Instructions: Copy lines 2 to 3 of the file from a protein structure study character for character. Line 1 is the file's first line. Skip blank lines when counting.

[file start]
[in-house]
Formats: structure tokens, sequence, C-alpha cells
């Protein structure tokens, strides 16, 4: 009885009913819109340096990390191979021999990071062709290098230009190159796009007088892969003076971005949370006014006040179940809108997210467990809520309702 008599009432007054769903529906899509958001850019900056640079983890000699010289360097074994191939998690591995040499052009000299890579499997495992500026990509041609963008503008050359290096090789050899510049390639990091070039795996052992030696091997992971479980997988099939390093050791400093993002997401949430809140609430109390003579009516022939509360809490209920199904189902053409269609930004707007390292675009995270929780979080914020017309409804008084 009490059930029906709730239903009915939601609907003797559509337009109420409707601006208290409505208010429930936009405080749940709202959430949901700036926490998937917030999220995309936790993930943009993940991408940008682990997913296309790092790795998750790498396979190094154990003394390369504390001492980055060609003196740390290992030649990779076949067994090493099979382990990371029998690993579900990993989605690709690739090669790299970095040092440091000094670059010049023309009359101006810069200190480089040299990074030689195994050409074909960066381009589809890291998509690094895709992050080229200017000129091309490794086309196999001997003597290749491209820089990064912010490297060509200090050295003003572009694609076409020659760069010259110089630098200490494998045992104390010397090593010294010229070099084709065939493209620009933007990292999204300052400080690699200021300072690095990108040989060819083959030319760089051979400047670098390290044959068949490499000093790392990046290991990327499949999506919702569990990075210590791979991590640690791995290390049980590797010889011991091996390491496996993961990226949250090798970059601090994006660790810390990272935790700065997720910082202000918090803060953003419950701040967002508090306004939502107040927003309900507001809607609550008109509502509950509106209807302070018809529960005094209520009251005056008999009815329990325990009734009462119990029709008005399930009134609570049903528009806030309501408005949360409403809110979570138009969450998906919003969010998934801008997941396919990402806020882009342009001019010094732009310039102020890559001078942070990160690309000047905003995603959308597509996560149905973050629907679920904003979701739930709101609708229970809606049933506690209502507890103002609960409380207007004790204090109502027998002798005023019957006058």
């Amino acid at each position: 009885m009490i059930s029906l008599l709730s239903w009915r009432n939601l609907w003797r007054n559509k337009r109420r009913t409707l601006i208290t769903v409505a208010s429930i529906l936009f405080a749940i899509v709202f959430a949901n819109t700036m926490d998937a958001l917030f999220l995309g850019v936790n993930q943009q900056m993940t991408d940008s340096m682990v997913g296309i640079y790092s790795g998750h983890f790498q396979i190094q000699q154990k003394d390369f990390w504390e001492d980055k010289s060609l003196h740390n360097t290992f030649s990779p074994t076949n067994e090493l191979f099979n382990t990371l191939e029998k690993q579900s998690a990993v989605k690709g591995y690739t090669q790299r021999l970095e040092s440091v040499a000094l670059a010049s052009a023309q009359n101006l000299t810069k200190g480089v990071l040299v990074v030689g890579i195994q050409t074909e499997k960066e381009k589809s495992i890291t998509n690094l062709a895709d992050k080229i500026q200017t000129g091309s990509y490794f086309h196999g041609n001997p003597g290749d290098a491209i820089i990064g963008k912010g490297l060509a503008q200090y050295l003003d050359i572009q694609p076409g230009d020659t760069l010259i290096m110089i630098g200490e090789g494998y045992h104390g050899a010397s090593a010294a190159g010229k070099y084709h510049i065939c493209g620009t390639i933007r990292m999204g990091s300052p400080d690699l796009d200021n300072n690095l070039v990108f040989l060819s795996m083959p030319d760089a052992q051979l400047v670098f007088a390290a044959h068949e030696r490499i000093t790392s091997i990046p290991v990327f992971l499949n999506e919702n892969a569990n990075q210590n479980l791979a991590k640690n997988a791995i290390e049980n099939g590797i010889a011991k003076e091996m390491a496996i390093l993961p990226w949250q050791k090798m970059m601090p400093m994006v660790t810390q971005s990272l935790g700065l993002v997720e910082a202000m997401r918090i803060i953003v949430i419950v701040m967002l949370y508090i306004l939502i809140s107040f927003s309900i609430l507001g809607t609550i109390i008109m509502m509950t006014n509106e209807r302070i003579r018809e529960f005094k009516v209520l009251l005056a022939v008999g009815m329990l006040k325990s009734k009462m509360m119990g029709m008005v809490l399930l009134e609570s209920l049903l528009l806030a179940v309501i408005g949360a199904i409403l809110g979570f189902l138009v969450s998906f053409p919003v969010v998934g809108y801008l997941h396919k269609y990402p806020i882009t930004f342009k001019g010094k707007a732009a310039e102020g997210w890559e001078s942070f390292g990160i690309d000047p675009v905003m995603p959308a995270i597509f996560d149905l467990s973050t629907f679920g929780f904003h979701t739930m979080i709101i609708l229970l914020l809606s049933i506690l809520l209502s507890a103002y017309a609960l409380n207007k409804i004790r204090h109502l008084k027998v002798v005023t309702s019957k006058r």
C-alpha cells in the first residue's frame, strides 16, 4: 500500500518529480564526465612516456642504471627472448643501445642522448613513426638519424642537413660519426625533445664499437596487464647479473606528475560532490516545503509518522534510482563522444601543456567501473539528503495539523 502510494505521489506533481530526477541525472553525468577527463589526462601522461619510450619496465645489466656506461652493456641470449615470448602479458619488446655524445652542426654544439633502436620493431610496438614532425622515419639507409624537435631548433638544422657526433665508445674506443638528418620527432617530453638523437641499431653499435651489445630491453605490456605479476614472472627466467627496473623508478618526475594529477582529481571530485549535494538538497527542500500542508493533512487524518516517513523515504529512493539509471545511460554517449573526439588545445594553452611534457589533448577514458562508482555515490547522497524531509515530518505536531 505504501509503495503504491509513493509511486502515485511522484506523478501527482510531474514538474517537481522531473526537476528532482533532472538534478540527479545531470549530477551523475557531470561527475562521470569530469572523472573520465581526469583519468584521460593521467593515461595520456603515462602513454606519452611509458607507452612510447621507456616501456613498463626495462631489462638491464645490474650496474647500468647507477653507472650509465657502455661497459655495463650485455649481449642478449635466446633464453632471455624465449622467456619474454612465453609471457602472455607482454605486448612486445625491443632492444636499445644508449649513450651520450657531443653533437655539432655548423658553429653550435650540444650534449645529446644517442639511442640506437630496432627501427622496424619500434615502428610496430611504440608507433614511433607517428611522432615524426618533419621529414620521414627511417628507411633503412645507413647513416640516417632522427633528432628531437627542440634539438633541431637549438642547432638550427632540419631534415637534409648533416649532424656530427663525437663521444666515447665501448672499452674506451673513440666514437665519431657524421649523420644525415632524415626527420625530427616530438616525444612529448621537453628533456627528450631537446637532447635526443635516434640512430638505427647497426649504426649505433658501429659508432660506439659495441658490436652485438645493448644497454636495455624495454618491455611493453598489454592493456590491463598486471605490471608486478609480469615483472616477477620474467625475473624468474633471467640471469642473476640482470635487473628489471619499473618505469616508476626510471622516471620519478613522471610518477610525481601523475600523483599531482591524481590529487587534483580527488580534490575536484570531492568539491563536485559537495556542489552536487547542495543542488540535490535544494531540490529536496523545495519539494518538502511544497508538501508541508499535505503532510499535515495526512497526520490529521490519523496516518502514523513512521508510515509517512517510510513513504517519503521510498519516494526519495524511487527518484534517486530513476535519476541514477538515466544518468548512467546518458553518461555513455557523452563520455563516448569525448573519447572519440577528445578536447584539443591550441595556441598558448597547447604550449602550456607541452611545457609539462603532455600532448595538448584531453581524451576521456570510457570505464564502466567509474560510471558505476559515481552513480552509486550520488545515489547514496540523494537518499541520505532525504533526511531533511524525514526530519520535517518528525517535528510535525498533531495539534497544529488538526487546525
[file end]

Formats: structure tokens, sequence, C-alpha cells
């Protein structure tokens, strides 16, 4: 009885009913819109340096990390191979021999990071062709290098230009190159796009007088892969003076971005949370006014006040179940809108997210467990809520309702 008599009432007054769903529906899509958001850019900056640079983890000699010289360097074994191939998690591995040499052009000299890579499997495992500026990509041609963008503008050359290096090789050899510049390639990091070039795996052992030696091997992971479980997988099939390093050791400093993002997401949430809140609430109390003579009516022939509360809490209920199904189902053409269609930004707007390292675009995270929780979080914020017309409804008084 009490059930029906709730239903009915939601609907003797559509337009109420409707601006208290409505208010429930936009405080749940709202959430949901700036926490998937917030999220995309936790993930943009993940991408940008682990997913296309790092790795998750790498396979190094154990003394390369504390001492980055060609003196740390290992030649990779076949067994090493099979382990990371029998690993579900990993989605690709690739090669790299970095040092440091000094670059010049023309009359101006810069200190480089040299990074030689195994050409074909960066381009589809890291998509690094895709992050080229200017000129091309490794086309196999001997003597290749491209820089990064912010490297060509200090050295003003572009694609076409020659760069010259110089630098200490494998045992104390010397090593010294010229070099084709065939493209620009933007990292999204300052400080690699200021300072690095990108040989060819083959030319760089051979400047670098390290044959068949490499000093790392990046290991990327499949999506919702569990990075210590791979991590640690791995290390049980590797010889011991091996390491496996993961990226949250090798970059601090994006660790810390990272935790700065997720910082202000918090803060953003419950701040967002508090306004939502107040927003309900507001809607609550008109509502509950509106209807302070018809529960005094209520009251005056008999009815329990325990009734009462119990029709008005399930009134609570049903528009806030309501408005949360409403809110979570138009969450998906919003969010998934801008997941396919990402806020882009342009001019010094732009310039102020890559001078942070990160690309000047905003995603959308597509996560149905973050629907679920904003979701739930709101609708229970809606049933506690209502507890103002609960409380207007004790204090109502027998002798005023019957006058």